- Daily Harvest is tracking to generate $250 million in revenue in 2020, according to founder and CEO Rachel Drori.
- Drori shared with Business Insider how they maintained steady growth and plan to remain competitive as people return to work.
- “Many people were bringing Daily Harvest with them to the office or having it delivered before the pandemic, and offices were purchasing Daily Harvest for their teams,” Drori said. “We expect that behavior to continue.”
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Subscription meal service Daily Harvest reported to Business Insider having turned its first profit in February and has remained profitable throughout the pandemic as the popularity of food delivery services have soared. The company is now tracking to generate $250 million in revenue in 2020, with a compounded annual growth rate of over 150% since launching nationally in 2016, according to founder and CEO Rachel Drori.
To scale, Drori has expanded her supply chain from 400 to 500 farmers and workforce from 165 to 240 employees this year, and has kept the lease on her 36,000-square-foot headquarters in New York City.
But what happens when the work-from-home lunch crowd returns to the office?
With vaccines rolling out, planning for the inevitable is key. Business Insider talked with Drori about how she’s been navigating growth amid the pandemic, competing against the fast-casual giants as they go digital, and preparing for a post-COVID-19 world when people will have the option to eat out again.
Leaning on a digital-first advantage
Having raised a total of $43 million from a star-studded roster of investors including Serena Williams, Gwyneth Paltrow, Paris Hilton, Shaun White, M13’s Carter Reum, Lightspeed’s Alex Taussig, and VMG’s Carle Stenmark, Drori said she’s been in no rush to raise the next round for the Series C startup, last valued at $163 million in 2017, according to Pitchbook. Coming off a banner year, she’s made it her mission to continue to fund operations out of profits and has turned her attention to taking on the restaurant chains as they ramp up delivery services.
Seeing the addressable market as broader than just meal kits, Drori has positioned Daily Harvest’s smoothies to compete with Shake Shack, its harvest bowls to compete with Sweetgreen, and its lattes to compete with Starbucks. Having added nearly 20 items and two new categories, Scoops and Flatbreads, since February, Daily Harvest’s menu now includes 84 items across nine different categories and will be developing more on an ongoing basis.
Drori said her competitive advantage lies with owning the customer relationship and their data as a digital-first company. “We have millions of touchpoints each day with our customers and a fast iteration cycle of eight weeks that enables us to innovate based on customer feedback and bring new products to market quickly,” she said. These touchpoints include user ratings, personalized recommendations, and comments like, “Too much cilantro,” which are used to tweak products to optimize sales.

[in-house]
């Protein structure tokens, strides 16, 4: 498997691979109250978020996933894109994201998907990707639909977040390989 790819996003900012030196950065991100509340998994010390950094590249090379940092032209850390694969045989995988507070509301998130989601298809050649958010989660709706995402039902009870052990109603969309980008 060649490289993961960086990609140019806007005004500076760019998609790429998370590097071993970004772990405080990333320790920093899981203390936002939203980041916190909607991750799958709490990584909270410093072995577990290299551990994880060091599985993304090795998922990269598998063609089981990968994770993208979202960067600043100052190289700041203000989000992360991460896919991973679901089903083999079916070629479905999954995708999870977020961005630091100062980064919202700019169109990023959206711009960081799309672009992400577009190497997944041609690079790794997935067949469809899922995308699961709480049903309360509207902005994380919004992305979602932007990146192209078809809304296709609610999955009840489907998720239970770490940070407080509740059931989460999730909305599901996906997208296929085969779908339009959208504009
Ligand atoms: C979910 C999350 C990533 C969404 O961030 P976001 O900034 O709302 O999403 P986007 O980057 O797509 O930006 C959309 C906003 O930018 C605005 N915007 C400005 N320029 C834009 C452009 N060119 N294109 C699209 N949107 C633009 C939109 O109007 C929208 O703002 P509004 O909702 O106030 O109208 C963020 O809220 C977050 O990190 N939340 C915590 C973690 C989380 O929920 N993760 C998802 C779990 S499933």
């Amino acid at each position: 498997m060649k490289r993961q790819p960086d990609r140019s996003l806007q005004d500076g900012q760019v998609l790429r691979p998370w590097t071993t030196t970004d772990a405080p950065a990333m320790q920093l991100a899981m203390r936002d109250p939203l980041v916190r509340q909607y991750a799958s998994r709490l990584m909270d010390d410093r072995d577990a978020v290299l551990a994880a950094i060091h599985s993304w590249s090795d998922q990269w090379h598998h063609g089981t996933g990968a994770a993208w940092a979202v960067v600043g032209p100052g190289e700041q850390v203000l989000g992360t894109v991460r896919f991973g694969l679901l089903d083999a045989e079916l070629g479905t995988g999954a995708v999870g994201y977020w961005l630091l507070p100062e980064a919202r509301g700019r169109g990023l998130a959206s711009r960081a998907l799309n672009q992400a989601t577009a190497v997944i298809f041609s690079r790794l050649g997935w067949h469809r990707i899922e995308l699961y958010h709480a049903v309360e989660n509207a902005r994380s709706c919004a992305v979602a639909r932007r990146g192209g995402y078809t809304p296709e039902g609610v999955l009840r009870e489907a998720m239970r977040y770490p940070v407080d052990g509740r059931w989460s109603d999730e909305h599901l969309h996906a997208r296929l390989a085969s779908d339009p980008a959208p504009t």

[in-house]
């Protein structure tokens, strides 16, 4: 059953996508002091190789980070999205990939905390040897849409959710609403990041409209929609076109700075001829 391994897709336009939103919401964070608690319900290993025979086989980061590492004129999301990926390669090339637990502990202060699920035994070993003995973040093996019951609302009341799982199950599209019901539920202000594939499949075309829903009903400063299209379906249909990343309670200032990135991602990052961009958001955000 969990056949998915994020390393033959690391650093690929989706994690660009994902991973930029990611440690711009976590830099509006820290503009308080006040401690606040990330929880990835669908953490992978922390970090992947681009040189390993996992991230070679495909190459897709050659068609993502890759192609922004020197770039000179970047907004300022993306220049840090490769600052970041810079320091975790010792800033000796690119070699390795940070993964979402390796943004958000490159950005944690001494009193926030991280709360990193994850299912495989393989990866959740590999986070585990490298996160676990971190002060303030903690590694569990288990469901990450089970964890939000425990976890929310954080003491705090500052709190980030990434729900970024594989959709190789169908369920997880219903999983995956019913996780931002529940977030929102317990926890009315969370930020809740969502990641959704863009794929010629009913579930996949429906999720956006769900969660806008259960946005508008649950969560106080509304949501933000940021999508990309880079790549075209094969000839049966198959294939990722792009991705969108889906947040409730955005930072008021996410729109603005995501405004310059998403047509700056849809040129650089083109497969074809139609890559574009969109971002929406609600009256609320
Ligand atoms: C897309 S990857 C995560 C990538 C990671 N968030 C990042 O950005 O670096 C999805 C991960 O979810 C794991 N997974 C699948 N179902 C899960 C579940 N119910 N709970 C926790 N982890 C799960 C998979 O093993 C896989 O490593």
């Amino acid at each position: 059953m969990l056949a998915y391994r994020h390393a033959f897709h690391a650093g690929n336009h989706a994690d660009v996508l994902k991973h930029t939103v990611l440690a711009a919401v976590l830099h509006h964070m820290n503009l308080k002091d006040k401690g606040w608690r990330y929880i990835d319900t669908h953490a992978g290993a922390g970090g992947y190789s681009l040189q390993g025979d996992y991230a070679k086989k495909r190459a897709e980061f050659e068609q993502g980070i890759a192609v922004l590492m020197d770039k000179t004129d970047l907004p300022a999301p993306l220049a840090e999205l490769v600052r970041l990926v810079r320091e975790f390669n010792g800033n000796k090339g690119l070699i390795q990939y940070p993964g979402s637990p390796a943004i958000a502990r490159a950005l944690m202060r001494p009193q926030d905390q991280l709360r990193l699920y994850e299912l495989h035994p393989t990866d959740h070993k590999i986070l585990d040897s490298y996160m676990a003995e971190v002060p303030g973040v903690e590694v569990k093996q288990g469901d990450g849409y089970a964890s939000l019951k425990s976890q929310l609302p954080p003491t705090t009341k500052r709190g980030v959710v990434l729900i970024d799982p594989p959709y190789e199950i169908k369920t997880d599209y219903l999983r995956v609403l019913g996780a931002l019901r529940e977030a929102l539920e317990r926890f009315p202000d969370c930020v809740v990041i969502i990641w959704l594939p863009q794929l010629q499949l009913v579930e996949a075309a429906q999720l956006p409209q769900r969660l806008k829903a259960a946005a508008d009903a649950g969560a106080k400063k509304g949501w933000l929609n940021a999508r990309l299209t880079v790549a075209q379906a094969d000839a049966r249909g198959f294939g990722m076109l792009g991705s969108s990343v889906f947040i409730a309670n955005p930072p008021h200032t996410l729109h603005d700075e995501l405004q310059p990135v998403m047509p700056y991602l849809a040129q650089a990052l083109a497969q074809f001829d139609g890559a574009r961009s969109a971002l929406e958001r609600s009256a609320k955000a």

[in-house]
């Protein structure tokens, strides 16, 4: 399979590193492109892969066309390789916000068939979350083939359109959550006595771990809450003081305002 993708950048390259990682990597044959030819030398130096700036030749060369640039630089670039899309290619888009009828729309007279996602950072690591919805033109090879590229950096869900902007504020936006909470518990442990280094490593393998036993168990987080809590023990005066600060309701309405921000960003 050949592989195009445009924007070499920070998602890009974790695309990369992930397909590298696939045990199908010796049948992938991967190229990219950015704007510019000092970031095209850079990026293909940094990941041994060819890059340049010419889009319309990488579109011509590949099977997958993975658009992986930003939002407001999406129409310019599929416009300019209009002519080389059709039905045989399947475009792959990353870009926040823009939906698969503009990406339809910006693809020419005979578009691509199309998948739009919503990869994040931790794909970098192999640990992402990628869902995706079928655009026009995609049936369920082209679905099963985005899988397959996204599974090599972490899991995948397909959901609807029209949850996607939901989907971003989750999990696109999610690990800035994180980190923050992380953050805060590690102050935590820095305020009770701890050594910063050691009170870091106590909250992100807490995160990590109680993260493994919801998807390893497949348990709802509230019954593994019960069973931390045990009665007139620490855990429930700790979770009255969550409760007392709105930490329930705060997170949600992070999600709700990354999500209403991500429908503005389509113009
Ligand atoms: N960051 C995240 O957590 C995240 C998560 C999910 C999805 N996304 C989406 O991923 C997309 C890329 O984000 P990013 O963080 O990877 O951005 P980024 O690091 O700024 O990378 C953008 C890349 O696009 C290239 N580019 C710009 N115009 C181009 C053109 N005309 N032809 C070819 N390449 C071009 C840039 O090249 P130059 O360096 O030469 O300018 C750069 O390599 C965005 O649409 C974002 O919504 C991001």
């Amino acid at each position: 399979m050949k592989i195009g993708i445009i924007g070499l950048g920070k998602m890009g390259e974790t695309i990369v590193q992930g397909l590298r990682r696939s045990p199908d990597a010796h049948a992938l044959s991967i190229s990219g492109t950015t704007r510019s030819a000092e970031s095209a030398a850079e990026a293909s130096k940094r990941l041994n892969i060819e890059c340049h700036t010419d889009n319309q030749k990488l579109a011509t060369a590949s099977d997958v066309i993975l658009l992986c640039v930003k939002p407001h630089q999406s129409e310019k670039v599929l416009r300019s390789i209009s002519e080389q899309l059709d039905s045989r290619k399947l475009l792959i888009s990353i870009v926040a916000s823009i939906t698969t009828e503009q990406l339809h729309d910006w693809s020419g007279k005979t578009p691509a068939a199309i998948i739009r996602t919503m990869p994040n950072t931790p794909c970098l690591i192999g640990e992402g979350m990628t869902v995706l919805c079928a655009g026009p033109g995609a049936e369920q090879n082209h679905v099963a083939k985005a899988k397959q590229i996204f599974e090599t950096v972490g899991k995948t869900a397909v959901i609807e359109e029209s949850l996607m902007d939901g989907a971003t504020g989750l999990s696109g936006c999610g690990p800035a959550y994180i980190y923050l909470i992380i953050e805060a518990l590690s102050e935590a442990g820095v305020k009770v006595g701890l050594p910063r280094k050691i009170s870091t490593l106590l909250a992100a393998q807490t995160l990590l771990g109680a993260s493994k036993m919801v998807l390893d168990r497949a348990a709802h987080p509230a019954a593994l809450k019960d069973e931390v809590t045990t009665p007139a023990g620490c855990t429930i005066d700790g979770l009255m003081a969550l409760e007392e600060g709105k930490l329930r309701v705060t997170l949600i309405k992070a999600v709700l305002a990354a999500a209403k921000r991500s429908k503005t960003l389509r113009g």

She’s not concerned about losing market share when people return to the office, citing a July 2020 Bain report that projects that 35% to 45% of the online grocery spending surge will survive the easing of lockdown measures.
“We found that once people form habits around going to the freezer for their daily nutrition, those habits stick,” she said. “Many people were bringing Daily Harvest with them to the office or having it delivered before the pandemic, and offices were purchasing Daily Harvest for their teams. We expect that behavior to continue. I’m not anticipating a huge shift, particularly in food deserts outside major urban areas where there aren’t as many healthy options to grab nourishing food throughout the day.”
Shifting marketing in anticipation of the new year
How well Daily Harvest fairs in the long term will depend on how well they acquire, engage, and monetize their users now.
As an experienced marketer, Drori has never shied away from paid influencer campaigns, experiential pop-ups, or pricey television ads. This year alone, Daily Harvest collaborated with Boyz II Men on a video to launch its vegan ice cream Scoops, ran commercials on the Discovery Channel to promote its backyard compostable packaging, and partnered with Saturday Night Live’s Chloe Fineman, rapper Action Bronson, TikTok star Tabitha Brown, Modern Family’s Jesse Tyler Ferguson, and fitness trainer Kira Stokes for its social media campaign, “Give Cooking The Finger.”
“You need to have inroads into every single channel to keep your media mix diversified — this enables you to remain agile so you can grow in a capital efficient way,” she said. “For this reason, we don’t play in Q4 because the holidays are noisy and paid media is expensive. Instead, we focus on the new year and lean into organic media since a huge percentage of our customers are word of mouth.”